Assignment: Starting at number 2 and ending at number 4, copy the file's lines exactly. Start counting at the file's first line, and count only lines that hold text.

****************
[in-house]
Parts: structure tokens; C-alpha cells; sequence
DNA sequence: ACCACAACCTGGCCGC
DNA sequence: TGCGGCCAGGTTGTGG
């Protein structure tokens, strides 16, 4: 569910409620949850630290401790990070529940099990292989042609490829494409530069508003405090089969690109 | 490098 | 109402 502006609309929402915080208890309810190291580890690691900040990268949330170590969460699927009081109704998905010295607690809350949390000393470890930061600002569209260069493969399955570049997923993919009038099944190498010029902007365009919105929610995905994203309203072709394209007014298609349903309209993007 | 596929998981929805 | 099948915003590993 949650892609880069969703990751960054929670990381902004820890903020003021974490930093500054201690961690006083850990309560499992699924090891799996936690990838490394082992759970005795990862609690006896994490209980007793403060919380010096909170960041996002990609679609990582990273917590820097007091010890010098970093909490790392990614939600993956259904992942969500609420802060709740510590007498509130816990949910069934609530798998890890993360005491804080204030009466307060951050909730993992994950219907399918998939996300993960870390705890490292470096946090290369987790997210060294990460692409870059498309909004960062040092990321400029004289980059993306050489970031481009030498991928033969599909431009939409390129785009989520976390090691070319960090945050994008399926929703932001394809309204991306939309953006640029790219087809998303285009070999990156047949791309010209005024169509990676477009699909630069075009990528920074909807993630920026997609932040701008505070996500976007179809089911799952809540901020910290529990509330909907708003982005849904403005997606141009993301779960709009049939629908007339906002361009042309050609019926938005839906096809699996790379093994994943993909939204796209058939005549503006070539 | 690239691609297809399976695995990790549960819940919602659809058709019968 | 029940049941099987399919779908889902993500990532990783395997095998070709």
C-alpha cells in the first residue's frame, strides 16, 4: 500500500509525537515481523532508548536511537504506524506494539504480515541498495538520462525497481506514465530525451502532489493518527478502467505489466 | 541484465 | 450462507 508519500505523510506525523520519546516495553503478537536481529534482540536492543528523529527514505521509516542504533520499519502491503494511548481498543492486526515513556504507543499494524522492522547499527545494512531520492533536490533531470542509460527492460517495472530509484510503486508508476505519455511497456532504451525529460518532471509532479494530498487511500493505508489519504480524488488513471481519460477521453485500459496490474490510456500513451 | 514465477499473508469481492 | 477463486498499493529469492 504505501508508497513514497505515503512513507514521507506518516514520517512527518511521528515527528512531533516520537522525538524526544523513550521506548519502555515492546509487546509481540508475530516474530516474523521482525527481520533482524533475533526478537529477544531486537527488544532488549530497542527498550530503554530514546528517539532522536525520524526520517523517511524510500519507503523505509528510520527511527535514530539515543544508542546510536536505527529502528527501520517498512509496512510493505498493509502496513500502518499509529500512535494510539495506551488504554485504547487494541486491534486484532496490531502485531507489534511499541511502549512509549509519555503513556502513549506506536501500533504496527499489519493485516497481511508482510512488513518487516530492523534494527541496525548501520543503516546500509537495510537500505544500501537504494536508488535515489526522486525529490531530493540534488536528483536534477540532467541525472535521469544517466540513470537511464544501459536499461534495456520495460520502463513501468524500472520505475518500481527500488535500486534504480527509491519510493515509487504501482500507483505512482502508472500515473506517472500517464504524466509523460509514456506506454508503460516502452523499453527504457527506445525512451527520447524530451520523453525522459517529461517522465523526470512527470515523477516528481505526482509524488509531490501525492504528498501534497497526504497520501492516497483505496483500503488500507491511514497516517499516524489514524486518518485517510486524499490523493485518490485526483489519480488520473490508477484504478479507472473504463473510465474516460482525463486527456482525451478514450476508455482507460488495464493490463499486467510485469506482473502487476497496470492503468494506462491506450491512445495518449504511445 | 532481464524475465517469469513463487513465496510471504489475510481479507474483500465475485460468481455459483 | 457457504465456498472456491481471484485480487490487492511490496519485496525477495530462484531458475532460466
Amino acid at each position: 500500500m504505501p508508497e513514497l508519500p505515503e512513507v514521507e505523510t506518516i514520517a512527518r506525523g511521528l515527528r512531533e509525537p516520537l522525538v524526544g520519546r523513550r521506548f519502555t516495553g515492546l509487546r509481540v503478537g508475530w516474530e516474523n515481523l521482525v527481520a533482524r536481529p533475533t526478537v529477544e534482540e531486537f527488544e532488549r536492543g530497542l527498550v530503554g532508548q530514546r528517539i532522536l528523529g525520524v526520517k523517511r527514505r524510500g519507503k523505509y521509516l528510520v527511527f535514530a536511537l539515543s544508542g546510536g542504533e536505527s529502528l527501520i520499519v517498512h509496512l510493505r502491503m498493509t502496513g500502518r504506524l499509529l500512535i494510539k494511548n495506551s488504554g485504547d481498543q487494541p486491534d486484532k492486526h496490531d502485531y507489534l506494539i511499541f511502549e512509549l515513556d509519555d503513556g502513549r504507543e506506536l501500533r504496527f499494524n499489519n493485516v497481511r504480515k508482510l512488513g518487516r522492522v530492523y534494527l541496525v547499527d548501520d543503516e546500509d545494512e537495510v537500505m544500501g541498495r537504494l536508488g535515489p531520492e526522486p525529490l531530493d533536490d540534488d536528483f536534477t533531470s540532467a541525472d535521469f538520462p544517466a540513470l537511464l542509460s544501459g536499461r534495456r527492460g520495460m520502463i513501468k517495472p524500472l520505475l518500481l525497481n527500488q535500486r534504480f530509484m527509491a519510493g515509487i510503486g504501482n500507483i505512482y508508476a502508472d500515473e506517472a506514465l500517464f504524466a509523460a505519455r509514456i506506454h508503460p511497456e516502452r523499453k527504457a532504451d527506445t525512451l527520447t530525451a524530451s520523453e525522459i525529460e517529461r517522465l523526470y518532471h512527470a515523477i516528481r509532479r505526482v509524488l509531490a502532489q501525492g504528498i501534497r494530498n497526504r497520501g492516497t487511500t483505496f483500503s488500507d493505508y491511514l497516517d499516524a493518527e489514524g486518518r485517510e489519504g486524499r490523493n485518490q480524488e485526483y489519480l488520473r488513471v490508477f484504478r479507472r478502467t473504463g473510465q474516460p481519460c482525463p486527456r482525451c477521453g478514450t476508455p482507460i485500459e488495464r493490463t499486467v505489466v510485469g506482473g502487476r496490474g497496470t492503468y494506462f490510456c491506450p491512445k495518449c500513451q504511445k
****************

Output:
Parts: structure tokens; C-alpha cells; sequence
DNA sequence: ACCACAACCTGGCCGC
DNA sequence: TGCGGCCAGGTTGTGG